Convergence "is starting to gain traction in the accounts payable and accounts receivable area, where BPM can tap into ERP and help automate the matching of what's been billed to what's been paid," Maziarka says. "Other areas where [convergence] has big opportunities include financial applications and customer support."

If your customer and partner service problems send CSRs into disparate data and content stores and systems, follow ANICO's example and consider a process-based approach to creating a unified view of the customer. If other processes are bogged down in rubber-stamp interactions with content, weigh the cost of those inefficiencies against an investment in BPM, which for large companies is likely to start at $300,000. The more repeatable the process (and the more costly it is without automation), the more BPM makes sense. For many public companies, regulatory compliance is introducing yet another incentive for considering BPM (see "The Silver Lining in SOX").

As for text mining, EDS was an early adopter back in 2002, but EDS's Kasravi says the technology is poised for mainstream use. "Businesses large and small have to deal with reading large amounts of textual content in order to know what to do or find opportunities," he says. "Get out of the mindset that you have to read and process that information in people's heads."

E-mail routing, competitive analysis, investment analysis, news analysis, fraud detection and product liability are all areas in which text mining will flourish, says Kasravi. ClearForest puts today's typical text mining investments at $300,000 to $600,000, but broader adoption will help drive costs downward.

Compliance matters such as the Transportation Reliability Enhancement, Accountability, and Documentation (TREAD) Act (passed in the aftermath of the Ford Explorer/Firestone tire recall) and Financial Accounting Standards Board (FASB) issues will also compel companies to consider text-mining technologies. "Product liability and warranty costs are going to increase, and text mining can help provide early warning of product deficiencies," says Kasravi.

ClearForest recently partnered to develop a text-analytics-driven warranty claims application that relies on integration adapters provided by Information Builders' iWay subsidiary to access the application automotive dealers use to enter warranty information. The application is designed to integrate content and data to better analyze warranty costs related to parts, assembly problems and labor.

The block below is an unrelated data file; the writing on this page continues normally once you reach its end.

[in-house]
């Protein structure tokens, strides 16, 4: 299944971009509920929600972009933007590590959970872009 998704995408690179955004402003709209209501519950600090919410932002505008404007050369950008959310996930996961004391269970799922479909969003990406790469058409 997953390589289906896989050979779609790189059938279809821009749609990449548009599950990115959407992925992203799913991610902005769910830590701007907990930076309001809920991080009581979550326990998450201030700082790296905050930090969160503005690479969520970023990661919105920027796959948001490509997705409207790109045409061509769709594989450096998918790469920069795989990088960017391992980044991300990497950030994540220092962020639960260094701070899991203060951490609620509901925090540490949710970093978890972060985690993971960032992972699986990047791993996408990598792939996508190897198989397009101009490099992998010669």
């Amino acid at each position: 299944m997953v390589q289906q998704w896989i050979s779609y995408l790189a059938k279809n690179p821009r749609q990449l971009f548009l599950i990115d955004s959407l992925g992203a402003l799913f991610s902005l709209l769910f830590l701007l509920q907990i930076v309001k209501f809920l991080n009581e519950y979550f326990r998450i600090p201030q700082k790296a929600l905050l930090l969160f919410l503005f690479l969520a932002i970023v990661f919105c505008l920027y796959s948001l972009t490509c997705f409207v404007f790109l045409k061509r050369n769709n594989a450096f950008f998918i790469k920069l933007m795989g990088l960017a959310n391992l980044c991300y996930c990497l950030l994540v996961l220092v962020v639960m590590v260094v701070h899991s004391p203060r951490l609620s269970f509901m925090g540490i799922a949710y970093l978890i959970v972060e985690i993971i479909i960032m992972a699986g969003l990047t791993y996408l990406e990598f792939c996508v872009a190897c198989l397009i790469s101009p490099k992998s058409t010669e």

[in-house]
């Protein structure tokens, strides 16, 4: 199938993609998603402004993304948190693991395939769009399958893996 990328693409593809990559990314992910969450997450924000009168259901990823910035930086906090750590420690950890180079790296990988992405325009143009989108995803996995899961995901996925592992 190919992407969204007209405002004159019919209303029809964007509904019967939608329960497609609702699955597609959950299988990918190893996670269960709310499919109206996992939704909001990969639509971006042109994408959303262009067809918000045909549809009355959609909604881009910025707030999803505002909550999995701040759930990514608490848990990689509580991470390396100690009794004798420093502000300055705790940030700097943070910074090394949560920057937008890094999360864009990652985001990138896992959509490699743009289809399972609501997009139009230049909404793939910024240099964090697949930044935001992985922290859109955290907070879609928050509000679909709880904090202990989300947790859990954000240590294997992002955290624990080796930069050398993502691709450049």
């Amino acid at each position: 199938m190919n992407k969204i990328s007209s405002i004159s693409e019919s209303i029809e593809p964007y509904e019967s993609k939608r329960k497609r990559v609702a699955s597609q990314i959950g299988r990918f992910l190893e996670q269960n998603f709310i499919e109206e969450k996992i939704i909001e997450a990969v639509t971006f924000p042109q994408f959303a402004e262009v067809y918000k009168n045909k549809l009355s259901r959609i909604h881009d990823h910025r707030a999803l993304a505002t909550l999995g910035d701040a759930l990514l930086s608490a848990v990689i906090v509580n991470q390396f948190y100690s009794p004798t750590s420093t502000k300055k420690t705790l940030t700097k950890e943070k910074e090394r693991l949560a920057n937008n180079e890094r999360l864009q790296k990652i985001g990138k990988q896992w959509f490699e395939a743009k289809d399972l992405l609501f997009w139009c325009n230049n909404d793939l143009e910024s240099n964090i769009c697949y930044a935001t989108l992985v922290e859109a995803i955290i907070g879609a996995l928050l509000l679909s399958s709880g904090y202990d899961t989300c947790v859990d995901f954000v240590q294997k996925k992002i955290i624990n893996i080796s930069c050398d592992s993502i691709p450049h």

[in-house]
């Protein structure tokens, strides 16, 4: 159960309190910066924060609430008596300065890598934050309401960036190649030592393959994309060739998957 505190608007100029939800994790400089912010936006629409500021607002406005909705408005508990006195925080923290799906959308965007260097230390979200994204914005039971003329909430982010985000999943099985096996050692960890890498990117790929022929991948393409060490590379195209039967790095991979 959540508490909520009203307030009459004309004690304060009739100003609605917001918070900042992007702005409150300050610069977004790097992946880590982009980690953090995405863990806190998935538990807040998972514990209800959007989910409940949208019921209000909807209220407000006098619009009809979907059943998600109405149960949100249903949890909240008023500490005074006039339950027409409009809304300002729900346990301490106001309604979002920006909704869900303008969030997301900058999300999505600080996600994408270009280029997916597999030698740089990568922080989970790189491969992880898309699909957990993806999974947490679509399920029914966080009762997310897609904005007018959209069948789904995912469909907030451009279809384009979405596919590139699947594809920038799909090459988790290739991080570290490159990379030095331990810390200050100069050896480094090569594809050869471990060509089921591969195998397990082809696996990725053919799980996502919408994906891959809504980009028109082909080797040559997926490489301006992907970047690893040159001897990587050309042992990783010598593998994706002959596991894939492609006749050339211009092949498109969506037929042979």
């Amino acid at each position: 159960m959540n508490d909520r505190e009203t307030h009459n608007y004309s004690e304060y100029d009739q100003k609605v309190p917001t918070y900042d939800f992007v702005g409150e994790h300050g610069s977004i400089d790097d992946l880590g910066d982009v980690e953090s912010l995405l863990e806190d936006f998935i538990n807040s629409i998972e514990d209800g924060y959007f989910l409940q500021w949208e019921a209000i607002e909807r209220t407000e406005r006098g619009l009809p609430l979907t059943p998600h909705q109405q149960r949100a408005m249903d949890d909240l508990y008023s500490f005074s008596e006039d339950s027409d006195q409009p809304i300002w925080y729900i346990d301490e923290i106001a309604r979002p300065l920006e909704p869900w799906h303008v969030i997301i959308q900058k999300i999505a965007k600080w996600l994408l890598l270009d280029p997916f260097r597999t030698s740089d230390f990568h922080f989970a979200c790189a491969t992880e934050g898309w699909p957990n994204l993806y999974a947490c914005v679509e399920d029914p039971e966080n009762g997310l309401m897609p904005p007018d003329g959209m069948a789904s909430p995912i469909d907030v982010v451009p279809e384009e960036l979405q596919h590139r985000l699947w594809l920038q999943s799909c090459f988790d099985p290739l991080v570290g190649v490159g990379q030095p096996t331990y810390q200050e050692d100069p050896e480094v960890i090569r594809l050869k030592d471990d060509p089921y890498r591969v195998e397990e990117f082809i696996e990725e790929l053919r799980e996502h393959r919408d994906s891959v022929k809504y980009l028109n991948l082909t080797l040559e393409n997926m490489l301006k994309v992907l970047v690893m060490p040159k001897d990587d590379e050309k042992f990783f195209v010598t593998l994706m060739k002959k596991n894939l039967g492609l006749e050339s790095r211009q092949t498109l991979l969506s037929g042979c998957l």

EII is the least developed of the three technologies discussed in this article. Among the pioneers noted here, Motorola may not have as much company as ANICO, Hasbro, NASD or EDS, but service-oriented architecture and tools such as EII are the clear direction for all enterprises. "None of us can do wholesale rip and replace anymore because the days of the megaprojects are over," says Motorola's Toby Redshaw. "Web services and loose integration allow you to harvest what you have."

MATURITY METRICS: Data and Content Convergence
Business process management (BPM) is the most mature of the three technologies discussed here in terms of its ability to harness both data and content. Text mining is proven as a tool for interpreting content and correlating results to data, but six-figure costs have limited deployment. Enterprise information integration (EII) is an emerging software category.

Many processes involve both data and content, and ambidextrous BPM is filling a need, particularly in loan/claim, accounts payable/receivable, CRM and compliance-related financial management processes. Text mining remains concentrated in the biotech and intelligence realms, with six-figure investments limiting interest. Most EII initiatives remain focused exclusively on data.

Many technology buyers remain Balkanized in their respective data and content mindsets, but higher-level SOA, process automation and comprehensive intelligence initiatives will force detente. Text mining opportunities will emerge in e-mail routing, competitive analysis, investment analysis, news analysis, fraud detection and warranty/quality control applications. Repetitive process and integration challenges will demand the agility and reusability of BPM and EII solutions.

Final Analysis
Immature in the short term, but XML, Web services and service-oriented architecture (SOA) are fast easing access to all forms of information. Proven applications and incentives including compliance and competitive advantage will help punch holes in the silos and eventually erode the boundaries between data and content.

analyses apply strictly in the context of data and content convergence, not broadly to bpm, eii and text mining.

FIELD REPORT    Horizon Casualty, Newark, NJ
Process automation eliminates customized
workflows, reduces errors and saves time and money

Implementing BPM has helped an insurance company automate routine decisions while tapping content to clear up exception transactions. At Newark-based Horizon Casualty, a 65-employee workers compensation subsidiary of New Jersey's Horizon Healthcare Services, claims and related bill payment processes required access to policy data, rules on coverage, claim forms and associated data on each claim. Horizon processes roughly 150,000 medical bills per year for clients including its BlueCross/BlueShield-affiliated parent company, the State of New Jersey and The Hartford insurance company, yet it had "five different ways of doing the same thing," according to John Oliveira, director, marketing and operations.